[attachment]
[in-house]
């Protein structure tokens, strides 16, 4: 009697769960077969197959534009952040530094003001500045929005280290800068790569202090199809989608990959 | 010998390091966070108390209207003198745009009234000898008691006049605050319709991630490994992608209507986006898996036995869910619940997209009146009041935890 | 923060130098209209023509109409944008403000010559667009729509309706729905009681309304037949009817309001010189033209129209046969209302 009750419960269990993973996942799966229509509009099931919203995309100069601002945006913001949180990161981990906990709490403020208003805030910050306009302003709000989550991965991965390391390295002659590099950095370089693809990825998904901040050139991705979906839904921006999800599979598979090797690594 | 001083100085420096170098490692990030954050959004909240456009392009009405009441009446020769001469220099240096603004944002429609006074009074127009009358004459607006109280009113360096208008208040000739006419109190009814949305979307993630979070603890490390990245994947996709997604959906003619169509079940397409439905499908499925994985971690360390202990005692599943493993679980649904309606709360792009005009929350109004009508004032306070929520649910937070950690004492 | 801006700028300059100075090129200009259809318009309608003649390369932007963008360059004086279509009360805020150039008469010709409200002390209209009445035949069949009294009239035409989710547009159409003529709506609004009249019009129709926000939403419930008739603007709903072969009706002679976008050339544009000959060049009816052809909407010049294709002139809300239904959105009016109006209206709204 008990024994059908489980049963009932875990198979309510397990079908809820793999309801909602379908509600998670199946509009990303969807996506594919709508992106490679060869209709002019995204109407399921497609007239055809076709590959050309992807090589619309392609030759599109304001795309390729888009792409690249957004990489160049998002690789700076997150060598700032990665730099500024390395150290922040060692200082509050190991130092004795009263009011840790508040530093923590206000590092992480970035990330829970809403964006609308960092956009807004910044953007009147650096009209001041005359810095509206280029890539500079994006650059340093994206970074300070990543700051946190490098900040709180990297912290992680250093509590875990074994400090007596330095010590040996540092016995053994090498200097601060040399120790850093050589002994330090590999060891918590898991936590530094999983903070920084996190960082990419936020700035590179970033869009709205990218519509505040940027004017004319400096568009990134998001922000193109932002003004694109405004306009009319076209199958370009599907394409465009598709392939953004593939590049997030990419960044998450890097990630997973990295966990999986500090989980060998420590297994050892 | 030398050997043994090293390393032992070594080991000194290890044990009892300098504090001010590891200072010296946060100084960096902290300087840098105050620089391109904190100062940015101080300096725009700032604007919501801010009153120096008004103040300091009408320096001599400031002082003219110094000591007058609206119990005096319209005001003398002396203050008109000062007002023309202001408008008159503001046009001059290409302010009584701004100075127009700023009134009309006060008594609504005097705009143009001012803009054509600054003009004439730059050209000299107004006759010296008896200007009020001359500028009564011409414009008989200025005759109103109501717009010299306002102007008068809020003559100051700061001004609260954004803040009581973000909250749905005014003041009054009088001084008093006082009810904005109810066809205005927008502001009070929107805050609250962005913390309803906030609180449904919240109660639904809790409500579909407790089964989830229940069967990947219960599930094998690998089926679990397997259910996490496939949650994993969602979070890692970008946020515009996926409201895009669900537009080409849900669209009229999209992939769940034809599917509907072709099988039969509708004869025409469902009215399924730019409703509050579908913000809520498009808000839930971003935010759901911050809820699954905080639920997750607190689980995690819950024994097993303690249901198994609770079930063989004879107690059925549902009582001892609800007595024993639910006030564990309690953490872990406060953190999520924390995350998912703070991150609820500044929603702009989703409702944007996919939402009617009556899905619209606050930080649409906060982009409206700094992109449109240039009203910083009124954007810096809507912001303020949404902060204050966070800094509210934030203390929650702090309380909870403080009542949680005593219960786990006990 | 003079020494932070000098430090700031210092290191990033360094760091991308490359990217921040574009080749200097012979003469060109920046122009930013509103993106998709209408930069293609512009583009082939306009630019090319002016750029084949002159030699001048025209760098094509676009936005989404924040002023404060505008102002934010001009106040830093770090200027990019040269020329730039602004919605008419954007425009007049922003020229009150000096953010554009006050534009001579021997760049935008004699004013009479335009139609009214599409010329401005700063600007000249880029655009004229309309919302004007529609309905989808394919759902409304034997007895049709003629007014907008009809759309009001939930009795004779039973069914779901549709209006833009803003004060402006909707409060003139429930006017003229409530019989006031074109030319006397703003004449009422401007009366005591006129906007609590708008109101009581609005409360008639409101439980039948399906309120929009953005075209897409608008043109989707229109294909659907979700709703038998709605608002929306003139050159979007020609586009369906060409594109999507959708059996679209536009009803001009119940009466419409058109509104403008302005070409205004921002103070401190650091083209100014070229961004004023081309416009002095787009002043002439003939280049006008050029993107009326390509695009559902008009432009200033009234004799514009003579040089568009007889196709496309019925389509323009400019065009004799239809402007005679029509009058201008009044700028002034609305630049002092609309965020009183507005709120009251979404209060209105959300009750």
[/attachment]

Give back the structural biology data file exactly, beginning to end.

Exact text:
[in-house]
């Protein structure tokens, strides 16, 4: 009697769960077969197959534009952040530094003001500045929005280290800068790569202090199809989608990959 | 010998390091966070108390209207003198745009009234000898008691006049605050319709991630490994992608209507986006898996036995869910619940997209009146009041935890 | 923060130098209209023509109409944008403000010559667009729509309706729905009681309304037949009817309001010189033209129209046969209302 009750419960269990993973996942799966229509509009099931919203995309100069601002945006913001949180990161981990906990709490403020208003805030910050306009302003709000989550991965991965390391390295002659590099950095370089693809990825998904901040050139991705979906839904921006999800599979598979090797690594 | 001083100085420096170098490692990030954050959004909240456009392009009405009441009446020769001469220099240096603004944002429609006074009074127009009358004459607006109280009113360096208008208040000739006419109190009814949305979307993630979070603890490390990245994947996709997604959906003619169509079940397409439905499908499925994985971690360390202990005692599943493993679980649904309606709360792009005009929350109004009508004032306070929520649910937070950690004492 | 801006700028300059100075090129200009259809318009309608003649390369932007963008360059004086279509009360805020150039008469010709409200002390209209009445035949069949009294009239035409989710547009159409003529709506609004009249019009129709926000939403419930008739603007709903072969009706002679976008050339544009000959060049009816052809909407010049294709002139809300239904959105009016109006209206709204 008990024994059908489980049963009932875990198979309510397990079908809820793999309801909602379908509600998670199946509009990303969807996506594919709508992106490679060869209709002019995204109407399921497609007239055809076709590959050309992807090589619309392609030759599109304001795309390729888009792409690249957004990489160049998002690789700076997150060598700032990665730099500024390395150290922040060692200082509050190991130092004795009263009011840790508040530093923590206000590092992480970035990330829970809403964006609308960092956009807004910044953007009147650096009209001041005359810095509206280029890539500079994006650059340093994206970074300070990543700051946190490098900040709180990297912290992680250093509590875990074994400090007596330095010590040996540092016995053994090498200097601060040399120790850093050589002994330090590999060891918590898991936590530094999983903070920084996190960082990419936020700035590179970033869009709205990218519509505040940027004017004319400096568009990134998001922000193109932002003004694109405004306009009319076209199958370009599907394409465009598709392939953004593939590049997030990419960044998450890097990630997973990295966990999986500090989980060998420590297994050892 | 030398050997043994090293390393032992070594080991000194290890044990009892300098504090001010590891200072010296946060100084960096902290300087840098105050620089391109904190100062940015101080300096725009700032604007919501801010009153120096008004103040300091009408320096001599400031002082003219110094000591007058609206119990005096319209005001003398002396203050008109000062007002023309202001408008008159503001046009001059290409302010009584701004100075127009700023009134009309006060008594609504005097705009143009001012803009054509600054003009004439730059050209000299107004006759010296008896200007009020001359500028009564011409414009008989200025005759109103109501717009010299306002102007008068809020003559100051700061001004609260954004803040009581973000909250749905005014003041009054009088001084008093006082009810904005109810066809205005927008502001009070929107805050609250962005913390309803906030609180449904919240109660639904809790409500579909407790089964989830229940069967990947219960599930094998690998089926679990397997259910996490496939949650994993969602979070890692970008946020515009996926409201895009669900537009080409849900669209009229999209992939769940034809599917509907072709099988039969509708004869025409469902009215399924730019409703509050579908913000809520498009808000839930971003935010759901911050809820699954905080639920997750607190689980995690819950024994097993303690249901198994609770079930063989004879107690059925549902009582001892609800007595024993639910006030564990309690953490872990406060953190999520924390995350998912703070991150609820500044929603702009989703409702944007996919939402009617009556899905619209606050930080649409906060982009409206700094992109449109240039009203910083009124954007810096809507912001303020949404902060204050966070800094509210934030203390929650702090309380909870403080009542949680005593219960786990006990 | 003079020494932070000098430090700031210092290191990033360094760091991308490359990217921040574009080749200097012979003469060109920046122009930013509103993106998709209408930069293609512009583009082939306009630019090319002016750029084949002159030699001048025209760098094509676009936005989404924040002023404060505008102002934010001009106040830093770090200027990019040269020329730039602004919605008419954007425009007049922003020229009150000096953010554009006050534009001579021997760049935008004699004013009479335009139609009214599409010329401005700063600007000249880029655009004229309309919302004007529609309905989808394919759902409304034997007895049709003629007014907008009809759309009001939930009795004779039973069914779901549709209006833009803003004060402006909707409060003139429930006017003229409530019989006031074109030319006397703003004449009422401007009366005591006129906007609590708008109101009581609005409360008639409101439980039948399906309120929009953005075209897409608008043109989707229109294909659907979700709703038998709605608002929306003139050159979007020609586009369906060409594109999507959708059996679209536009009803001009119940009466419409058109509104403008302005070409205004921002103070401190650091083209100014070229961004004023081309416009002095787009002043002439003939280049006008050029993107009326390509695009559902008009432009200033009234004799514009003579040089568009007889196709496309019925389509323009400019065009004799239809402007005679029509009058201008009044700028002034609305630049002092609309965020009183507005709120009251979404209060209105959300009750």